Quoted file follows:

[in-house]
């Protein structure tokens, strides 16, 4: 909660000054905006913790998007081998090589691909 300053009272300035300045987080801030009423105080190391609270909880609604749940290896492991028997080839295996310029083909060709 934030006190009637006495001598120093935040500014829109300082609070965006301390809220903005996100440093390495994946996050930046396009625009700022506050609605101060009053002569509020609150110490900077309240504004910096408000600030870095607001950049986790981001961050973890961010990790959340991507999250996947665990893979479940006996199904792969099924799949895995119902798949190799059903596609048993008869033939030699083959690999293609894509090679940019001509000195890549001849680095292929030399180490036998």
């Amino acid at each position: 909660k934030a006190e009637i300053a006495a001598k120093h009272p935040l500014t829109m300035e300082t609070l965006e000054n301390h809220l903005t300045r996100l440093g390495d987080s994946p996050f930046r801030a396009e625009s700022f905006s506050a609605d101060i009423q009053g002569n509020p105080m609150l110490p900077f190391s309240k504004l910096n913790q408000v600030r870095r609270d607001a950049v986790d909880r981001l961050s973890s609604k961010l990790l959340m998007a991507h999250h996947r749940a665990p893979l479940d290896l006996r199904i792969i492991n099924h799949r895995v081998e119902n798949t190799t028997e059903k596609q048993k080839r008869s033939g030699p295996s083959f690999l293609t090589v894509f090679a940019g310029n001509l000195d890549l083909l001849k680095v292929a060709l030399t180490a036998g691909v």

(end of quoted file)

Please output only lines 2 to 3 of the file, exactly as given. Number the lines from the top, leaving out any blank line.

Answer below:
């Protein structure tokens, strides 16, 4: 909660000054905006913790998007081998090589691909 300053009272300035300045987080801030009423105080190391609270909880609604749940290896492991028997080839295996310029083909060709 934030006190009637006495001598120093935040500014829109300082609070965006301390809220903005996100440093390495994946996050930046396009625009700022506050609605101060009053002569509020609150110490900077309240504004910096408000600030870095607001950049986790981001961050973890961010990790959340991507999250996947665990893979479940006996199904792969099924799949895995119902798949190799059903596609048993008869033939030699083959690999293609894509090679940019001509000195890549001849680095292929030399180490036998």
């Amino acid at each position: 909660k934030a006190e009637i300053a006495a001598k120093h009272p935040l500014t829109m300035e300082t609070l965006e000054n301390h809220l903005t300045r996100l440093g390495d987080s994946p996050f930046r801030a396009e625009s700022f905006s506050a609605d101060i009423q009053g002569n509020p105080m609150l110490p900077f190391s309240k504004l910096n913790q408000v600030r870095r609270d607001a950049v986790d909880r981001l961050s973890s609604k961010l990790l959340m998007a991507h999250h996947r749940a665990p893979l479940d290896l006996r199904i792969i492991n099924h799949r895995v081998e119902n798949t190799t028997e059903k596609q048993k080839r008869s033939g030699p295996s083959f690999l293609t090589v894509f090679a940019g310029n001509l000195d890549l083909l001849k680095v292929a060709l030399t180490a036998g691909v």